WARNING: RENAL FAILURE, HEPATIC FAILURE, and GASTROINTESTINAL HEMORRHAGE - Renal Failure - JADENU can cause acute renal failure and death, particularly in patients with comorbidities and those who...+
Safety profile is based on clinical trials conducted with EXJADE® (deferasirox) tablets for oral suspension
- JADENU® (deferasirox) tablets was evaluated in healthy subjects; currently, no clinical data exist for patients treated with JADENU1
- Deferasirox has been studied in more than 1200 patients with multiple transfusion–dependent chronic anemias1
- In patients with transfusional iron overload, the most frequent adverse reactions (>5%) were diarrhea, vomiting, nausea, abdominal pain, skin rashes, and increase in serum creatinine1
ADVERSE REACTIONSa OCCURRING IN >5% OF PATIENTS TREATED WITH DEFERASIROX TABLETS FOR ORAL SUSPENSION1
|β-THALASSEMIA (STUDY 1)||SCD (STUDY 3)||MDS POOL|
|Abdominal painb||63 (21)||41 (14)||37 (28)||9 (14)||145 (23)|
|Diarrhea||35 (12)||21 (7)||26 (20)||3 (5)||297 (47)|
|Creatinine increasedc||33 (11)||0 (0)||9 (7)||0 (0)||89 (14)|
|Nausea||31 (11)||14 (5)||30 (23)||7 (11)||161 (26)|
|Vomiting||30 (10)||28 (10)||28 (21)||10 (16)||83 (13)|
|Rash||25 (8)||9 (3)||14 (11)||3 (5)||83 (13)|
DFO, deferoxamine; MDS, myelodysplastic syndromes; SCD, sickle cell disease.
a Adverse reaction frequencies are based on adverse events reported regardless of relationship to study drug.1
b Includes abdominal pain, abdominal pain lower, and abdominal pain upper, which were reported as adverse events.1
c Includes blood creatinine increased and blood creatinine abnormal, which were reported as adverse events.1
To evaluate the safety, pharmacokinetics, and patient-reported outcomes of JADENU tablets and EXJADE in patients aged ≥10 years with transfusion-dependent thalassemia (TDT) or very low-, low-, or intermediate-risk myelodysplastic syndromes (MDS), requiring iron chelation therapy.2
ECLIPSE STUDY DESIGN2
Open-label, randomized, multicenter, two-arm, phase 2 study of chelation-naive and previously treated patients aged ≥10 years with TDT or revised International Prognostic Scoring System very low-, low-, or intermediate-risk MDS.
Patients were stratified by prior chelation therapy (yes/no) and type of anemia (MDS or TDT).
Long-term studies needed to confirm improved outcomes seen with JADENU tablets.
The study was not powered to assess statistical significance.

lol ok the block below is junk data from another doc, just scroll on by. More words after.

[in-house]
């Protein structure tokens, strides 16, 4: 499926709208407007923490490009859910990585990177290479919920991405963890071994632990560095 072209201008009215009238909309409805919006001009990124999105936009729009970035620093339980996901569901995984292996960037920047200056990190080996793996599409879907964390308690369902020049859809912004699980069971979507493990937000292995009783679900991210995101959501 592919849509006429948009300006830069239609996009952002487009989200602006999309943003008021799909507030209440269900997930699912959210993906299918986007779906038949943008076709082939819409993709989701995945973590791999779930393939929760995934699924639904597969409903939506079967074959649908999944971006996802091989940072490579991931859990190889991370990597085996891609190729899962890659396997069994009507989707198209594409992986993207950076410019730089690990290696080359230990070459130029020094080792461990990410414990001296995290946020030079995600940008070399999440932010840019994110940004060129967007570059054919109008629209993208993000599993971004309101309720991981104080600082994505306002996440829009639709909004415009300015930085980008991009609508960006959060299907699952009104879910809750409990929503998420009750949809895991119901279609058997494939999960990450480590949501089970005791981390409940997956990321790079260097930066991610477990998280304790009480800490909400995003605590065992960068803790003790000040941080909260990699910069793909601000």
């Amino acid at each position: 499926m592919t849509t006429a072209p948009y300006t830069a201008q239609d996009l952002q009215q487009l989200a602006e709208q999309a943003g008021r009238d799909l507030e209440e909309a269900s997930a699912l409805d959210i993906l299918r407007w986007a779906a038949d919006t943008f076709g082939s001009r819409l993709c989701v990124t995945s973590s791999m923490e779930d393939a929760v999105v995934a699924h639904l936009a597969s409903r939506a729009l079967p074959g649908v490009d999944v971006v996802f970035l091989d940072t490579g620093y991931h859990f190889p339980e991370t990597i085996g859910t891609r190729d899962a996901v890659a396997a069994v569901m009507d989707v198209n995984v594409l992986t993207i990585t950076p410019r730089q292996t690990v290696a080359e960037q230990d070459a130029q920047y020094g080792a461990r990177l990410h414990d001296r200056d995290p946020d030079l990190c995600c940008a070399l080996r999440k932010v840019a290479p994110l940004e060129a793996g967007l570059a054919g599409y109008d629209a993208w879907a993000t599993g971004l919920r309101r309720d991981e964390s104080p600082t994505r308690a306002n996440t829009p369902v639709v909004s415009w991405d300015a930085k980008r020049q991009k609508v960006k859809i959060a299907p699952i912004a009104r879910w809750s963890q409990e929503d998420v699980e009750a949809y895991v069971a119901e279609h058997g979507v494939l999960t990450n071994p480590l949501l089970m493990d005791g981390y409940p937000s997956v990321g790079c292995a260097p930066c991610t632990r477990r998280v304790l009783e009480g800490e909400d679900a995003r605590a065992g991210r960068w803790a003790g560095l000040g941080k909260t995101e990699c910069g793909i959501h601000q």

KEY INCLUSION CRITERIA
- Serum ferritin >1000 μg/mL
- Diagnosis of TDT and iron overload
- Diagnosis of very low-, low-, or intermediate-risk MDS and iron overload
KEY EXCLUSION CRITERIA
- CrCl <40 mL/min
- SCr >1.5x ULN
- ALT >5x ULN (unless liver iron concentration confirmed as >10 mg Fe/dry weight ≤6 months prior to screening)
- UPCR >0.5 mg/mg
- Impaired GI function
ALT, alanine transaminase; CrCl, creatinine clearance; GI, gastrointestinal; MDS, myelodysplastic syndromes; SCr, serum creatinine level; TDT, transfusion-dependent thalassemia; ULN, upper limit of normal; UPCR, urine protein/creatinine ratio.
PRIMARY END POINT
To evaluate the overall safety of JADENU tablets and EXJADE in patients with TDT or MDS at very low, low, or intermediate risk
SECONDARY END POINTS
- SELECTED GI ADVERSE EVENTS (AEs)
— (diarrhea, constipation, nausea, vomiting, and abdominal pain)
- PATIENT-REPORTED OUTCOMES
— GI symptoms
- Age range: 11 to 81 years
- 80.9% of patients had TDT
- 18.5% of patients had MDS
- 80.3% of patients had received prior deferasirox treatment
- Patients previously treated with EXJADE, deferoxamine, or deferiprone started on a JADENU or EXJADE dose equivalent to their prewashout dose
- Treatment-naive patients received a 14 mg/kg/day initial JADENU dose or a 20 mg/kg/day initial EXJADE dose
- Dose adjustments were recommended every 4 weeks after initial dose and every 3 months for pretreated patients in increments of:
— 3.5 to 7 mg/kg/day for JADENU or 5 to 10 mg/kg/day for EXJADE, based on serum ferritin levels and investigator’s judgment
— The maximum dose was 28 mg/kg/day for JADENU and 40 mg/kg/day for EXJADE